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156. Mauritian Anemonefish (Amphiprion chrysogaster) sex change



Subject:

An encounter with an Anemonefish, endemic to the Mascareignes islands. The Mauritian Anemonefish (Amphiprion chrysogaster) inhabits the coastal waters of Mauritius and La Réunion, and lives like all Anemonefish in a symbiotic relationship with sea anemones.


The brownish colouration is a typical feature for individuals of this species that live in a Magnificent Sea Anemone (Heteractis magnifica) like in this clip. Individuals that live in a Carpet Anemone (Genus Stichodactyla) are black. This colour change and why it occurs is explained in more detail in our vlog post number 116 (see link below).


Besides changing color depending on the anemone’s species, they can also undergo a sex change. Clownfish are sequential hermaphrodites. All clownfish are born as males, and at a later stage in life, if all conditions are favorable, they change sex and become females. This type of sequential hermaphroditism is called protandrous hermaphrodites. Protandrous comes from the combination of “proto” (first) and “androus,” which means male.


Clownfishes, also known as anemonefishes, live in a social group in and around an anemone, dominated by a large single female. All other members of this group are males in different stages of their lives, from small juveniles to large individuals and a single mature male. Their entire social hierarchy is based on size and consequently age. If, for whatever reason, the dominant female dies, then the largest (most likely the eldest) male will take her place and automatically undergo a sex change. On the other hand, the now largest male will become mature and form a couple with the newly metamorphosed female. The new couple is now able to breed and provide offspring.


The sex change is first noticeable in the behaviour of the new leader. Before, when "she" was a "he," he was used to taking orders from the female. Now, as a female, she begins to show her dominance over the males of the group. Over the course of several days, the brain develops hormones that initiate the sex change on an anatomical level. Once the whole change is complete, the female is able to lay eggs and reproduce. However, the males are the caretakers of the eggs and newborns.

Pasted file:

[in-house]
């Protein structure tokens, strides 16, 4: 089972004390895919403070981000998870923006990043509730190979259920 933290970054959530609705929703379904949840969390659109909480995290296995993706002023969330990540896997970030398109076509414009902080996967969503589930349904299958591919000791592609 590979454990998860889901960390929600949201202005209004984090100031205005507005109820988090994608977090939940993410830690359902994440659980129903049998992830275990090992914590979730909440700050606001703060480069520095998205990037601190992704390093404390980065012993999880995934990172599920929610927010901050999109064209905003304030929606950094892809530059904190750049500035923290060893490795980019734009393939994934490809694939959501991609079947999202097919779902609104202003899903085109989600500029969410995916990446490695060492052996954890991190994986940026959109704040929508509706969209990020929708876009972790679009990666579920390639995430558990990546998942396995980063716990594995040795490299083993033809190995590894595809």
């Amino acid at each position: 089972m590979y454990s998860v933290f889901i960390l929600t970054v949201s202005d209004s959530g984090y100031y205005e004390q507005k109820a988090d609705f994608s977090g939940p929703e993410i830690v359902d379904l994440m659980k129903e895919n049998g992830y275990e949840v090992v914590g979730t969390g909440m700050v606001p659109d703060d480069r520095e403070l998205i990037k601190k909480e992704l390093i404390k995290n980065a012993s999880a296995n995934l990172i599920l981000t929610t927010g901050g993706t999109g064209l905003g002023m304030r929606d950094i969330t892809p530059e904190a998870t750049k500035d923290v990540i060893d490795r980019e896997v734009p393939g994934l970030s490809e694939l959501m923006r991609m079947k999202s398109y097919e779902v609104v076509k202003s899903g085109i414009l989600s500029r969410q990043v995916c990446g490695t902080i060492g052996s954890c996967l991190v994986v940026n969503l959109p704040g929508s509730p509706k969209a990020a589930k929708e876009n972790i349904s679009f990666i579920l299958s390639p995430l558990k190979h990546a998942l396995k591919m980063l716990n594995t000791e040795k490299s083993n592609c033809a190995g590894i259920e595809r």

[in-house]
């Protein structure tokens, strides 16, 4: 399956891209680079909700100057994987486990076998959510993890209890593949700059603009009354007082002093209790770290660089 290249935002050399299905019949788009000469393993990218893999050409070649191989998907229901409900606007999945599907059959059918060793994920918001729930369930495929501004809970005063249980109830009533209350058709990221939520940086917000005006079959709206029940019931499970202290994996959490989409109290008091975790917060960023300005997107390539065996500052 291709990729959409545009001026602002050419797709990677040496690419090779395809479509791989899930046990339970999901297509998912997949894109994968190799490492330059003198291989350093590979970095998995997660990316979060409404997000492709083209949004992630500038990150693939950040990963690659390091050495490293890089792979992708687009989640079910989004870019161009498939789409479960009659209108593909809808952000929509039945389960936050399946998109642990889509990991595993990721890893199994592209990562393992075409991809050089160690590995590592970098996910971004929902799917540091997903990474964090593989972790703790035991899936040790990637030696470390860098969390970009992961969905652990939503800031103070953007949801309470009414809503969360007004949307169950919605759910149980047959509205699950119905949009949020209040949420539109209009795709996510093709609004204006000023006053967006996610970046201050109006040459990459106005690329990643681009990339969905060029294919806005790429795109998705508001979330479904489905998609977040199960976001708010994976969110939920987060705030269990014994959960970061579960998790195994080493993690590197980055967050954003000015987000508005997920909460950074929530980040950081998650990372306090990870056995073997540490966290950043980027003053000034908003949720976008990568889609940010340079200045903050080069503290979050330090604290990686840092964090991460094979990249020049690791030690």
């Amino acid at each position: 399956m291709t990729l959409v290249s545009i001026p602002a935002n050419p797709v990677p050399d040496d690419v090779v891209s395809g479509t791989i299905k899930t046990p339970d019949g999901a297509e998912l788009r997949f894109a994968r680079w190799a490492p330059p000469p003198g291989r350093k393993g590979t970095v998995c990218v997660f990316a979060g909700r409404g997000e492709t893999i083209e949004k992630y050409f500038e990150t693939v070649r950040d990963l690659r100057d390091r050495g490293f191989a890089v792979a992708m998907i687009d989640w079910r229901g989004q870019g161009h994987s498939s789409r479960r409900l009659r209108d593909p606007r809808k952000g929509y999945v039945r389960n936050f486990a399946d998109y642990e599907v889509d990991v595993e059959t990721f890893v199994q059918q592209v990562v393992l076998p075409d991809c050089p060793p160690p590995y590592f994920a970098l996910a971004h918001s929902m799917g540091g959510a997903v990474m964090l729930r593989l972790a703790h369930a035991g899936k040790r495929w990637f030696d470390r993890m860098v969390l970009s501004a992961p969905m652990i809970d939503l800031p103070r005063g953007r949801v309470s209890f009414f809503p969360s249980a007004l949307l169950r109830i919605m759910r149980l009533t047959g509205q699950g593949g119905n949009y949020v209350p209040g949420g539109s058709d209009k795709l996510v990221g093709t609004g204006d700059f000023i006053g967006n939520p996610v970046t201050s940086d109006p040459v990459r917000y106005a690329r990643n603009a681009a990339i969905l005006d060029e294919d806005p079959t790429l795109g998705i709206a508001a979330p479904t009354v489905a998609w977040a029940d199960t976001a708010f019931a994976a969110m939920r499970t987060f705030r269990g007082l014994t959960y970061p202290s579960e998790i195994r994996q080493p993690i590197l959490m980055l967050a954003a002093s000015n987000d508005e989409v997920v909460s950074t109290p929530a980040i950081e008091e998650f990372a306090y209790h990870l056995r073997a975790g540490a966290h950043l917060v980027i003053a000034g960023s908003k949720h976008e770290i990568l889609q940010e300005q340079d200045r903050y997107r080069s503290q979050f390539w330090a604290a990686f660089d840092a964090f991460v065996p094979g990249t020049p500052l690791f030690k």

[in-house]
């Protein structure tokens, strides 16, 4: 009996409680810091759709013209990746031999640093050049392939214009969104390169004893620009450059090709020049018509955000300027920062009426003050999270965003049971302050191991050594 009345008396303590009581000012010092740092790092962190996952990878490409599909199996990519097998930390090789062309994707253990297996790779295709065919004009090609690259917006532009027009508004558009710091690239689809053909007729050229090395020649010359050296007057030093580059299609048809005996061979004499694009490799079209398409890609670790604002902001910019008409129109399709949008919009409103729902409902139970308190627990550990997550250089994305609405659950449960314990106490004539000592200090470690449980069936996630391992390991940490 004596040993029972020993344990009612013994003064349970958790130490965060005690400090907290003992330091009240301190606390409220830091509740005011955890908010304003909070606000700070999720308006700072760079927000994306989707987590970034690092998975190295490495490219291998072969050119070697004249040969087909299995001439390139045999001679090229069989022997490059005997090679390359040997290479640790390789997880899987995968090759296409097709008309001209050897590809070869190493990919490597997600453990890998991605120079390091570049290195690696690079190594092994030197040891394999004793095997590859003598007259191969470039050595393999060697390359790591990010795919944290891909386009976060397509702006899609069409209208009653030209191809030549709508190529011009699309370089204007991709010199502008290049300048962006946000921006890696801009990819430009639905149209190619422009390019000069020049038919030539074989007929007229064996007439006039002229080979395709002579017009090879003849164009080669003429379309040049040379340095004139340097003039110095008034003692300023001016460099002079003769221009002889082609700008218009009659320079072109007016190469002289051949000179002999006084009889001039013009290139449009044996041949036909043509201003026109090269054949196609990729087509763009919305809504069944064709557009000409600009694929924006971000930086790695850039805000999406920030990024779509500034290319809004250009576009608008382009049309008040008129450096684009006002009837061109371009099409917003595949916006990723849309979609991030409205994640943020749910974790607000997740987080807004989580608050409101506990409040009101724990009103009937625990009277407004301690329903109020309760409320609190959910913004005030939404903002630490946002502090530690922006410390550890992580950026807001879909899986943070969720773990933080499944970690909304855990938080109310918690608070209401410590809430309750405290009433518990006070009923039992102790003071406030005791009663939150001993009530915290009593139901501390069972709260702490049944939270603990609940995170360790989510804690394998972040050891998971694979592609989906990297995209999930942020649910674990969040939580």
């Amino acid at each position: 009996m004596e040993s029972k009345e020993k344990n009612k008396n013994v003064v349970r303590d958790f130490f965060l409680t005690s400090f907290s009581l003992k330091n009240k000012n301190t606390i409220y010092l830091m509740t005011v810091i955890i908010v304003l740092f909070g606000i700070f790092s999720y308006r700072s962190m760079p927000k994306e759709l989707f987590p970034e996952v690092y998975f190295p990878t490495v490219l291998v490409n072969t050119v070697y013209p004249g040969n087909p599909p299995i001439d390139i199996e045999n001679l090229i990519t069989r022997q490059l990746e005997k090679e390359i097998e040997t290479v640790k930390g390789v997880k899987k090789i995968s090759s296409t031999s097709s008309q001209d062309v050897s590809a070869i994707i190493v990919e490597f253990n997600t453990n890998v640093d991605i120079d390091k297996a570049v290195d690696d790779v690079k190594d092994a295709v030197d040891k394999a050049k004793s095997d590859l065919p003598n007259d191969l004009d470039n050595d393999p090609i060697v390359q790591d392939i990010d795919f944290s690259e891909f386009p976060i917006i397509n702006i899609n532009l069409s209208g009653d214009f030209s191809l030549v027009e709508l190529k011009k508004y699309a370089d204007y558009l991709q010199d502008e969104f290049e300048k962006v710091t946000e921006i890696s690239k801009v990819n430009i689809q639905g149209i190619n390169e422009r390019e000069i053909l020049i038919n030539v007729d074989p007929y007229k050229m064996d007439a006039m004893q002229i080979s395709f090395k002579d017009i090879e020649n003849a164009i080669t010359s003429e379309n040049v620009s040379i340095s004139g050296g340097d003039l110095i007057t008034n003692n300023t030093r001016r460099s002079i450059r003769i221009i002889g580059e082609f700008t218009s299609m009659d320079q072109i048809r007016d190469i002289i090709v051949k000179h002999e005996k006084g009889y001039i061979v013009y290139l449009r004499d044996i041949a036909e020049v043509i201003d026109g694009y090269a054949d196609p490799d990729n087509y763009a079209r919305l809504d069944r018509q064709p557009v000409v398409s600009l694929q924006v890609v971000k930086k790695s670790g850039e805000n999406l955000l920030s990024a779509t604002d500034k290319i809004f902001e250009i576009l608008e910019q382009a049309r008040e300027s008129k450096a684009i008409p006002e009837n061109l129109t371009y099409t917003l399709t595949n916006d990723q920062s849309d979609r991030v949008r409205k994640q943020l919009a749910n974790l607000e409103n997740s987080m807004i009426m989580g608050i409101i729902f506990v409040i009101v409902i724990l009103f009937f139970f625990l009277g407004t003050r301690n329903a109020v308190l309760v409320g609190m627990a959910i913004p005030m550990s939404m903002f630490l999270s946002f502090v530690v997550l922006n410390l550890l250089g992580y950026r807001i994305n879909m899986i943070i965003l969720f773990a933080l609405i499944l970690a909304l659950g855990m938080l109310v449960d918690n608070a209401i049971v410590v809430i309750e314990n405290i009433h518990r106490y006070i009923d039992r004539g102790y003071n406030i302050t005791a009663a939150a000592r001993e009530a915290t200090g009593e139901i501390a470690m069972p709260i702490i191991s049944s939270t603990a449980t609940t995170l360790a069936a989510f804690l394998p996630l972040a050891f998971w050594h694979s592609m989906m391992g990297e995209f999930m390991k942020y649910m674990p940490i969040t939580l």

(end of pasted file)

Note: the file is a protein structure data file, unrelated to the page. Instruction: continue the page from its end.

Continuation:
Technique:

Music and sounds are essential in film. Seemingly happy, moving fish are best accompanied by a joyful tune, while a dark and ominous tune can heighten the suspense in a thrilling picture. The right music can evoke a range of emotions in the audience, from joy and excitement to sadness and fear.


Sound effects also play a crucial role in the overall audio design of a film. The sound of crawling crustaceans, the fast movements of schooling fish, or even just the mundane noise of sand and gravel can add depth and realism to a scene. In fact, sound is often referred to as the "invisible art" of filmmaking because it can have such a profound impact on the audience's experience. When done well, the music and sound of a film can transport the viewer into another world and fully immerse them in the story being told.


To make the clip complete, we also added a matching sound when the anemone fish pinches one of the anemone’s tentacles.


Filming location:

This short underwater videoclip has been filmed in Mauritius 🇲🇺


More about this topic:

For a more in-depth description about the anemonefish colour change please visit vlog posts 116: https://www.beyondscuba.com/post/mauritian-a-amphiprion-chrysogaster-colour-change


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